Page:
I originally didn’t plan on telling the story behind that song. I didn’t want to out anyone or be unnecessarily mean because, of course, it is a ‘fuck you’ song. But then someone asked me if it was about an ex-boyfriend, and I said, “No! It’s not!” Then I felt like I needed to tell the story.

What’s your advice for other young women who are made to feel small in their field?

I think you should speak up because you’ll feel a lot better if you do. It’s also important to remember that you’re not the problem, it’s them. If they don’t respect you then that’s on them. Everyone has a voice and it’s important to use it. And also as an artist, it’s so important to love everything you put out. Don’t put out things you’re not comfortable with.

"Don't Feel Like Crying" by Sigrid

That kind of approach is definitely very apparent throughout the album. There’s a real sense of frankness and honesty in all of your songs. Is that something that’s particularly important to you?

Yeah. Every time I’m in the studio I’m like, “Can I say this? Can I say that?” It all comes back to that thing of being comfortable with what you’re saying. Everything that I put out there needs to be honest and realistic.

Has anyone tried to mould you into something that you’re not along the way?

Yeah, that’s happened. But not my team, they’re amazing. We figured out early on that I’m pretty opinionated and I know what I’m comfortable with. They’re so supportive and because of them I’m really comfortable with what I’m doing now. Of course there have been incidents where I’ve been pushed a bit, but that’s when it’s been important for me to say no.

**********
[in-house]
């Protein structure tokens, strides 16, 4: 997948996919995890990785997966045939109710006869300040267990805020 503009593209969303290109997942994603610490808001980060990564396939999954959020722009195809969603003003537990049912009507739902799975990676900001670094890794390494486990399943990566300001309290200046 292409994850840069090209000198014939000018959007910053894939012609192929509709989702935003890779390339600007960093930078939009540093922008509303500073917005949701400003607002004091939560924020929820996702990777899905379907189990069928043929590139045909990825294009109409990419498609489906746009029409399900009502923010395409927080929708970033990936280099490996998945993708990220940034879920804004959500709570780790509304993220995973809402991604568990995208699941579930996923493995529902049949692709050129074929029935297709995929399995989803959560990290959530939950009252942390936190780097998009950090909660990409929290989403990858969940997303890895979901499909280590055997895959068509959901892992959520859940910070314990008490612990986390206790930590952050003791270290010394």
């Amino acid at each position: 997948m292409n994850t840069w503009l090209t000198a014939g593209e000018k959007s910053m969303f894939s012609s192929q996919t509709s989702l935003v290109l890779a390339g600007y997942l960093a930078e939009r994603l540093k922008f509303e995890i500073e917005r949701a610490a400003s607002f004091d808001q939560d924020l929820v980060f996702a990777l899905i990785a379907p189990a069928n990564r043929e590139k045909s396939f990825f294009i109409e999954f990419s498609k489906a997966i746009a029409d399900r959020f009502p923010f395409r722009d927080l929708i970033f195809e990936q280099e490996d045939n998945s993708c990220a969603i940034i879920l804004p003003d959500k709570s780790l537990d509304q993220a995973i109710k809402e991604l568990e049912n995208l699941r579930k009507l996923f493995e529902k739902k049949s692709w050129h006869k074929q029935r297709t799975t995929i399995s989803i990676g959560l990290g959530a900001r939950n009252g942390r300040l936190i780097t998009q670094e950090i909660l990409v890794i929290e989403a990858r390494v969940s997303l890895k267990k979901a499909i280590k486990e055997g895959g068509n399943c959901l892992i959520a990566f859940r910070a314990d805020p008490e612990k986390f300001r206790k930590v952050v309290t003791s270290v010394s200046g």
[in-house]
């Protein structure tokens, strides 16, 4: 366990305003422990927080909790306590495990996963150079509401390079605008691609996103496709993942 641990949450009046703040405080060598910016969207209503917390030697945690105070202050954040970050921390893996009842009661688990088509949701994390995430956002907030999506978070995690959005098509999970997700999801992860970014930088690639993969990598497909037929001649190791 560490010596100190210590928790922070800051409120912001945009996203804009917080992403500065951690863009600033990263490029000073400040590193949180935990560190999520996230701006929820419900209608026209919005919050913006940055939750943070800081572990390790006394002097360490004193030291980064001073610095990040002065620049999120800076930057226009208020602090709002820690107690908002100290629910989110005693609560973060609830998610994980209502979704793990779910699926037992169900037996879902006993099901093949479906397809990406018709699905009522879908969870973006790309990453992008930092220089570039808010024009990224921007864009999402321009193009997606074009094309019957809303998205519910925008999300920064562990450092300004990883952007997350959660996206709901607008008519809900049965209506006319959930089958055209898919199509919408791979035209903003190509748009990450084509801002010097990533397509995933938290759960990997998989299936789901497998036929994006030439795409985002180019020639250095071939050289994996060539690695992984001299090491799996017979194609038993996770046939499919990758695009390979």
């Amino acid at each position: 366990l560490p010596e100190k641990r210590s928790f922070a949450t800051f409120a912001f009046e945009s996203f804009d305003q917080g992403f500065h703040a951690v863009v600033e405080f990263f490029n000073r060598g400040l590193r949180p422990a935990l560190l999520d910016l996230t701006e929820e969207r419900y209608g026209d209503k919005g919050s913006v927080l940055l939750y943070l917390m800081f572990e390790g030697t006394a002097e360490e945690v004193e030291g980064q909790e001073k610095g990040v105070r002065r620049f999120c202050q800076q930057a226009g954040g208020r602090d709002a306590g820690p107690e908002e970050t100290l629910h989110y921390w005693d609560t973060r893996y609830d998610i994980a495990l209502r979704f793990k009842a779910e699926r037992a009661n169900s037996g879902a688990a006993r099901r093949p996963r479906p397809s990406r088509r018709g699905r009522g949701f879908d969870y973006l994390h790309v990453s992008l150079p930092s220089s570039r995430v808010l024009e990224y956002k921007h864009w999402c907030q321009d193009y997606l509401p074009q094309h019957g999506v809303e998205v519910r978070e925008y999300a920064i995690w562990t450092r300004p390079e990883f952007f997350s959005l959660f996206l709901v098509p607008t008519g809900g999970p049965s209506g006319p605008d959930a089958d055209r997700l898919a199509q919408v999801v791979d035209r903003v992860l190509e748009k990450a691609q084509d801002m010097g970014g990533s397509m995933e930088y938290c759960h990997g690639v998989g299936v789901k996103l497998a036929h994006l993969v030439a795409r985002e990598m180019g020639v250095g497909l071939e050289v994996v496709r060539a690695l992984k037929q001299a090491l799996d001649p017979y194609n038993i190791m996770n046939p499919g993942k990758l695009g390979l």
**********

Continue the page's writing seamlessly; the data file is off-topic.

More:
Have you got a favourite song from the album?

That’s a hard one! At the moment it’s maybe ‘Sight of You’, because that one is about my band and the friendship we have. It’s also about the festival season because we spend so much time doing festivals

Yeah, you’ve had your fair share of pretty big gigs. What’s been the most incredible so far?

One festival we did, Electric Picnic in Ireland, was one of the craziest moments I’ve had. The crowd was insane and I felt like we were all leading the show together. It wasn’t just us performing. It was like an out-of-body-experience! I just felt incredibly lucky in that moment. Coachella and Glastonbury were also amazing. Those were things I’ve been dreaming of doing since I started writing when I was 16. Meeting the Royal Family was also really cool! All those moments are so surreal, but it’s also the little things that I love, like being on a tour bus with the band.

What do you and your band like to do when you’re not working?

We eat. A lot! We’re a big sushi band. We have a really nice dinner tradition. It reminds me a lot of home because having meals together is a big thing in my family.  

Lastly, tell me what you’re most excited about that you’ve got coming up in the next few months?

There’s definitely stuff that I can’t tell you about yet! But one thing that I can say is the George Ezra tour, that’s going to be really cool. Also the festival season again – I love festivals!